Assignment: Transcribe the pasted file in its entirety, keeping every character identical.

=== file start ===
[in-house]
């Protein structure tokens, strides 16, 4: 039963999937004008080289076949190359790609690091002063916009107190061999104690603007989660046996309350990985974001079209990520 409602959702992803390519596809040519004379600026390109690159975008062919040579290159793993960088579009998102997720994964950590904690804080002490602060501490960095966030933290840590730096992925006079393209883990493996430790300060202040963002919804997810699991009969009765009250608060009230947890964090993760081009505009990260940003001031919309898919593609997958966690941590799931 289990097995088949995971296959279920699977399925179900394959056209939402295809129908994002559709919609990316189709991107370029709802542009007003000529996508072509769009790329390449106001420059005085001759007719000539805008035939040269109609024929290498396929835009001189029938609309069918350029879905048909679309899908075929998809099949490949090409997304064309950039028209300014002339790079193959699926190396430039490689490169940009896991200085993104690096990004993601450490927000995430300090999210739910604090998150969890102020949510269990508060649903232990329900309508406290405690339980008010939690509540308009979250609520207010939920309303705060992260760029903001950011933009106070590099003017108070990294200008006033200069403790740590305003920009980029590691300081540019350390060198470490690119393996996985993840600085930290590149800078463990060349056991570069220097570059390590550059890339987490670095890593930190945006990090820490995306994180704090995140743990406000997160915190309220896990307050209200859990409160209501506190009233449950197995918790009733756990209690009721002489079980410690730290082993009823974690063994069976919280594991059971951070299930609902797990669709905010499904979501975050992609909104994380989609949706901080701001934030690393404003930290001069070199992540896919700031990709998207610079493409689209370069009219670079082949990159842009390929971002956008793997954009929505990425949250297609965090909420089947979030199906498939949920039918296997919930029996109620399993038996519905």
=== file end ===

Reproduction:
[in-house]
């Protein structure tokens, strides 16, 4: 039963999937004008080289076949190359790609690091002063916009107190061999104690603007989660046996309350990985974001079209990520 409602959702992803390519596809040519004379600026390109690159975008062919040579290159793993960088579009998102997720994964950590904690804080002490602060501490960095966030933290840590730096992925006079393209883990493996430790300060202040963002919804997810699991009969009765009250608060009230947890964090993760081009505009990260940003001031919309898919593609997958966690941590799931 289990097995088949995971296959279920699977399925179900394959056209939402295809129908994002559709919609990316189709991107370029709802542009007003000529996508072509769009790329390449106001420059005085001759007719000539805008035939040269109609024929290498396929835009001189029938609309069918350029879905048909679309899908075929998809099949490949090409997304064309950039028209300014002339790079193959699926190396430039490689490169940009896991200085993104690096990004993601450490927000995430300090999210739910604090998150969890102020949510269990508060649903232990329900309508406290405690339980008010939690509540308009979250609520207010939920309303705060992260760029903001950011933009106070590099003017108070990294200008006033200069403790740590305003920009980029590691300081540019350390060198470490690119393996996985993840600085930290590149800078463990060349056991570069220097570059390590550059890339987490670095890593930190945006990090820490995306994180704090995140743990406000997160915190309220896990307050209200859990409160209501506190009233449950197995918790009733756990209690009721002489079980410690730290082993009823974690063994069976919280594991059971951070299930609902797990669709905010499904979501975050992609909104994380989609949706901080701001934030690393404003930290001069070199992540896919700031990709998207610079493409689209370069009219670079082949990159842009390929971002956008793997954009929505990425949250297609965090909420089947979030199906498939949920039918296997919930029996109620399993038996519905």